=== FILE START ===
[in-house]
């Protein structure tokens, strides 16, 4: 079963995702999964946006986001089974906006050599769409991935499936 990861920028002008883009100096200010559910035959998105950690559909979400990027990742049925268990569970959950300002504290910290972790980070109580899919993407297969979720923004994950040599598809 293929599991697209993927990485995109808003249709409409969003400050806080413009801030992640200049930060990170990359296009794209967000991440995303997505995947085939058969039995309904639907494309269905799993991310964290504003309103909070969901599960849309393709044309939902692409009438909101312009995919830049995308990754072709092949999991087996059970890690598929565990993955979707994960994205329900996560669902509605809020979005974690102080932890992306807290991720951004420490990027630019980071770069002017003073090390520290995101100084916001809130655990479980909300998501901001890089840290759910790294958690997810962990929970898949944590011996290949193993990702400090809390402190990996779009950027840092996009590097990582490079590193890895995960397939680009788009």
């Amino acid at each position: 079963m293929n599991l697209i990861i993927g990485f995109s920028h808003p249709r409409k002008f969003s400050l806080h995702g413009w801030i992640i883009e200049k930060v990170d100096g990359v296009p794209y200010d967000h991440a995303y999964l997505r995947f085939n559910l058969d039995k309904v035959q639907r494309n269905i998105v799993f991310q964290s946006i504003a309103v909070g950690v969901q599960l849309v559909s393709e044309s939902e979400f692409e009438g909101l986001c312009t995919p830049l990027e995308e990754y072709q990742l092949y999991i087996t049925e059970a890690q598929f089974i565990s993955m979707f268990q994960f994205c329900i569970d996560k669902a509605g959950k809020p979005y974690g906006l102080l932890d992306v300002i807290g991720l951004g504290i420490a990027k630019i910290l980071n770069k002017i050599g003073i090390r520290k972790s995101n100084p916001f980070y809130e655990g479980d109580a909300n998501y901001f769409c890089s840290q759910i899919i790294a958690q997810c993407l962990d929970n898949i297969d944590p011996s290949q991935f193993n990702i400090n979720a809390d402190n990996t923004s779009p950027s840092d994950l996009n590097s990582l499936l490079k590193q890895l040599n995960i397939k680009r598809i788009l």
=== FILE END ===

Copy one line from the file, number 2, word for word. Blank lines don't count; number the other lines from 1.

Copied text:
């Protein structure tokens, strides 16, 4: 079963995702999964946006986001089974906006050599769409991935499936 990861920028002008883009100096200010559910035959998105950690559909979400990027990742049925268990569970959950300002504290910290972790980070109580899919993407297969979720923004994950040599598809 293929599991697209993927990485995109808003249709409409969003400050806080413009801030992640200049930060990170990359296009794209967000991440995303997505995947085939058969039995309904639907494309269905799993991310964290504003309103909070969901599960849309393709044309939902692409009438909101312009995919830049995308990754072709092949999991087996059970890690598929565990993955979707994960994205329900996560669902509605809020979005974690102080932890992306807290991720951004420490990027630019980071770069002017003073090390520290995101100084916001809130655990479980909300998501901001890089840290759910790294958690997810962990929970898949944590011996290949193993990702400090809390402190990996779009950027840092996009590097990582490079590193890895995960397939680009788009």